Before the trial of Dallas police officer Amber Guyger on charges of murdering Botham Jean in his own apartment, the defense team argued that “media hysteria” threatened to deny her right to a fair trial. But when court proceedings unfolded, something very different than prejudicial, inflammatory news coverage emerged.
The Dallas news media shone in its finest hour.
The press was the eyes and ears of Dallas and the world in the racially tinged case. Public interest journalism at its modern best was on display for all to consume in real-time.
Live web and social media streams by highly experienced journalists emanated from the courthouse throughout the proceedings. Dallas television stations interrupted scheduled programming to bring viewers live video from the courtroom. The Dallas Morning News produced a twice-daily podcast reported by its veteran courthouse reporter for users of smart phones and digital platforms. Unforgettable photographs from inside the courtroom by an award-winning photojournalist for The News were continuously posted through social media and online.
|Photos by Tom Fox/Dallas Morning News|
Left: Allison Jean reacts in court to the jury verdict finding Officer Amber Guyger guilty of murder.
The case drew national and international interest. Global coverage relied to a large degree on the work of local journalists at the courthouse and in Dallas newsrooms.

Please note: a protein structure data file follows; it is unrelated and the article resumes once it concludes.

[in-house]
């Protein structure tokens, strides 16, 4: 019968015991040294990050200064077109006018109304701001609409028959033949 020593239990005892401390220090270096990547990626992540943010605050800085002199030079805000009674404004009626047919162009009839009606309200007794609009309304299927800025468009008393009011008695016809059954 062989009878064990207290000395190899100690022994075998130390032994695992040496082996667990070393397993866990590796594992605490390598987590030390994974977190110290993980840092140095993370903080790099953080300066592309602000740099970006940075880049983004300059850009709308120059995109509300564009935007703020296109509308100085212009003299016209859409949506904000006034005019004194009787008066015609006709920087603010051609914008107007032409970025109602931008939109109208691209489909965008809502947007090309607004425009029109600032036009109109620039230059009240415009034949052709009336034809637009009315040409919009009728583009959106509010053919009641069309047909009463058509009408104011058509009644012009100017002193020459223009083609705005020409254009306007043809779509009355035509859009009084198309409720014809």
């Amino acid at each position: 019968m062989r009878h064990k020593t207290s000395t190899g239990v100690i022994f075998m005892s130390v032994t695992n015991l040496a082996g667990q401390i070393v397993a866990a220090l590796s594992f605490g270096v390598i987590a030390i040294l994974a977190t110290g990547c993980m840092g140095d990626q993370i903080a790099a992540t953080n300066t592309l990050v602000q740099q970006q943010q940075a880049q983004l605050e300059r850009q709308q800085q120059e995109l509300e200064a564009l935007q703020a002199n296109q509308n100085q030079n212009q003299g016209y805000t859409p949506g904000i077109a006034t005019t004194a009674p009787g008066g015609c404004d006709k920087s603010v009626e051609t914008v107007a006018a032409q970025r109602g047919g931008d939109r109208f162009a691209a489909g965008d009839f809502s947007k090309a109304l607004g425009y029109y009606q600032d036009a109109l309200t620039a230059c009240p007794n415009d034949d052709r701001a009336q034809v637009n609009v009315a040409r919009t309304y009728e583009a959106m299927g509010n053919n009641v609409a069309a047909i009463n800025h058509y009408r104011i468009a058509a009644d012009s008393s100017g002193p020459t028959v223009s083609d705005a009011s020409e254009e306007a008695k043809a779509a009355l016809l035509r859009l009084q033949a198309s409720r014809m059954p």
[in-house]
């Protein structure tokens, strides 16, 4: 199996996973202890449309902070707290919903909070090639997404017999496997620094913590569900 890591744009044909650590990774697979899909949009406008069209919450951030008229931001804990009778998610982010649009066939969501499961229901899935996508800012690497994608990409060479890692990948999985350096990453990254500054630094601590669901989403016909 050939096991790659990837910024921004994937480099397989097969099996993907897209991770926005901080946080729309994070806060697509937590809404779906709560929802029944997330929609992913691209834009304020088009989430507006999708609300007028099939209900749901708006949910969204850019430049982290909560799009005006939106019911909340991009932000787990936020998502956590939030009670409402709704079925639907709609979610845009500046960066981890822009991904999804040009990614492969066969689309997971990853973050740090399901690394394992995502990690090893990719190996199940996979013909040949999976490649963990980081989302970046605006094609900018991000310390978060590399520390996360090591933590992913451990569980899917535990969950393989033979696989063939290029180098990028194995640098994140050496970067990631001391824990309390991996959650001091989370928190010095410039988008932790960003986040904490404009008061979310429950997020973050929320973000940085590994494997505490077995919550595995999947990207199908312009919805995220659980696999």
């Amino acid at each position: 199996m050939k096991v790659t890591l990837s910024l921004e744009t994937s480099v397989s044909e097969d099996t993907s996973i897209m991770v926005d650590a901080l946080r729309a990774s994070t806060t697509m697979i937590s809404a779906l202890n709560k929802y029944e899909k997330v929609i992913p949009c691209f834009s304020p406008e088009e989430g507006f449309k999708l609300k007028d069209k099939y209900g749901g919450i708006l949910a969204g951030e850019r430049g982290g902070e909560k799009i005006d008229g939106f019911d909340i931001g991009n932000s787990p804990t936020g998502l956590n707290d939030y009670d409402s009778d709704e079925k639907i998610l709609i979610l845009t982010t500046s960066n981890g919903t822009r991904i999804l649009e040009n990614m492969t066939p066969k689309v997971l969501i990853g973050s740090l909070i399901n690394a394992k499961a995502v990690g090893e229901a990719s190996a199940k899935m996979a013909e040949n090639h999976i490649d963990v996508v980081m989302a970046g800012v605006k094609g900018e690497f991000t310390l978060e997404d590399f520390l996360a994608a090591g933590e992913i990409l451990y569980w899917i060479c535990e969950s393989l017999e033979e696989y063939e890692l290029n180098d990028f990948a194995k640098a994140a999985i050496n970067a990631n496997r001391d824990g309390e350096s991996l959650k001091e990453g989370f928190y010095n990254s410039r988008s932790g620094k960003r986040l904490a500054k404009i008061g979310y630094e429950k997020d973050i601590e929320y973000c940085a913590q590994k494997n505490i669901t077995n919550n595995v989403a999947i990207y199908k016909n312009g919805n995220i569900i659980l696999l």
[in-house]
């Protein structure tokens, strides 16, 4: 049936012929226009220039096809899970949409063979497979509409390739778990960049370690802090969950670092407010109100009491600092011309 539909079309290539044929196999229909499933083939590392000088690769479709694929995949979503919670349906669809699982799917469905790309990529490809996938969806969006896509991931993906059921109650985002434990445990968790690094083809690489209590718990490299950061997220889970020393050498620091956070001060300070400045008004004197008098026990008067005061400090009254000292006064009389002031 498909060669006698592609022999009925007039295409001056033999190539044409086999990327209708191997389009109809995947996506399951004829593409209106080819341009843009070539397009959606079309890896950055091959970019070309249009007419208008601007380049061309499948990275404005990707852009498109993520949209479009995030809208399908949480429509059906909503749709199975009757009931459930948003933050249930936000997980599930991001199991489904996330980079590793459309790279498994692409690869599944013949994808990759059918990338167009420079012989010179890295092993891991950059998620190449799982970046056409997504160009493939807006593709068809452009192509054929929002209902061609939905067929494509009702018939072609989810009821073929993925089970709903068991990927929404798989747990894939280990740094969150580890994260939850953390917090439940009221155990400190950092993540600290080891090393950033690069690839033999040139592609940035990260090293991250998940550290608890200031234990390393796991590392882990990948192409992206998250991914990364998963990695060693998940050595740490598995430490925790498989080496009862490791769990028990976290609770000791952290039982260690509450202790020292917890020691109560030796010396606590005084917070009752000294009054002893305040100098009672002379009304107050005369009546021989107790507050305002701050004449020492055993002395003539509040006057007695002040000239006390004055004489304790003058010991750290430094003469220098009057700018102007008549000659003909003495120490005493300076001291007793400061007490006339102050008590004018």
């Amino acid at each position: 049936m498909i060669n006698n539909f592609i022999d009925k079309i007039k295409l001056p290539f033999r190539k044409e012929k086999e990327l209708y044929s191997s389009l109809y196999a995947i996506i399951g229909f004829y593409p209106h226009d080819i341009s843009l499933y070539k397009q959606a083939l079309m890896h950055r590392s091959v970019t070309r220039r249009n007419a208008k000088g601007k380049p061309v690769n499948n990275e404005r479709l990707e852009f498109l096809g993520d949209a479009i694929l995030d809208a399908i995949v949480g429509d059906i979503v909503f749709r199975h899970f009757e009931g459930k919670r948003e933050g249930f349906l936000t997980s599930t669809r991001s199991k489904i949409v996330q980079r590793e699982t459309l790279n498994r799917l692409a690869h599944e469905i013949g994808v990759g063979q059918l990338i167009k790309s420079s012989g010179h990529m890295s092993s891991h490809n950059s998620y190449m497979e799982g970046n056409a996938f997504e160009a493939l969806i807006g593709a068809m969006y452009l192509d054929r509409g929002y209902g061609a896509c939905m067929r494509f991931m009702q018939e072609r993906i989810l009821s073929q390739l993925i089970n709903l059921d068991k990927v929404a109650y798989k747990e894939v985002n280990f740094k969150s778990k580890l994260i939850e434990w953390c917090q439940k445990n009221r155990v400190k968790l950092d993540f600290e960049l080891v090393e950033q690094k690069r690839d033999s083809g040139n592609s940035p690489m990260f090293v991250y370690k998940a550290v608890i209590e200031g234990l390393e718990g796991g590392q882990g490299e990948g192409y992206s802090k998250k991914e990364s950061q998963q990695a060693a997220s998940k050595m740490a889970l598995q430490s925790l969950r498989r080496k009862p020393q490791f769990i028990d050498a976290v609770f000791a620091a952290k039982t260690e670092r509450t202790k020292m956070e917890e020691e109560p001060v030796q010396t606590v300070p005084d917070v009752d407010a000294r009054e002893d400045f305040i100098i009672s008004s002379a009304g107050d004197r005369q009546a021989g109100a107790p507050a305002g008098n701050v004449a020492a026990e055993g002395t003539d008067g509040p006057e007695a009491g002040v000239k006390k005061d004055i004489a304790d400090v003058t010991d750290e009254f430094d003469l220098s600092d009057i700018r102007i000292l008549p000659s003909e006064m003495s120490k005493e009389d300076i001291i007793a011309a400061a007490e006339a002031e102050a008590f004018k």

Those journalists took a worldwide audience inside the courtroom.
When the jury returned its verdict finding Guyger guilty of murder, viewers across cyberspace saw the dramatic gesture of relief and thanksgiving from Jean’s mother.
When Brandt Jean, the victim’s brother, forgave officer Guyger from the witness stand and asked to hug her in court, Dallas journalists quickly disseminated the images to the millions who became transfixed with the trial.
Countless Dallas citizens could not turn away from news coverage of the trial.
Before the trial, some public officials fretted about possible civil unrest depending on the verdict. And when the 10-year sentence was handed down by the jury, a number of persons protested in the streets that the term was lenient. Yet, by and large, calm prevailed across Dallas. To this observer, it was due in no small part to the fine work of the Dallas news media.
In their finest hour, Dallas journalists showed how justice was served in the courtroom.
Dallas partner Paul C. Watler is widely recognized for First Amendment, media law, and “Bet-the-Company” commercial cases. Paul’s court victories range from opening up Love Field in Dallas for long-haul airline service to winning two of the most frequently cited Texas Supreme Court opinions on media libel law. The views expressed are his own.
The opinions expressed are those of the author and do not necessarily reflect the views of the Firm, its clients, or any of its or their respective affiliates. This article is for informational purposes only and does not constitute legal advice.
Join Paul Watler as he moderates a Dallas Bar Association panel featuring journalists who covered the Amber Guyger murder trial:
NOVEMBER 20, 2019 (12 PM – 1 PM)
Guyger Trial: Told by Journalists Who Reported It
– Jennifer Emily and Tom Fox, Dallas Morning News
– Rebecca Lopez and Tanya Eiserer, WFAA
– Paul Watler, Jackson Walker, Moderator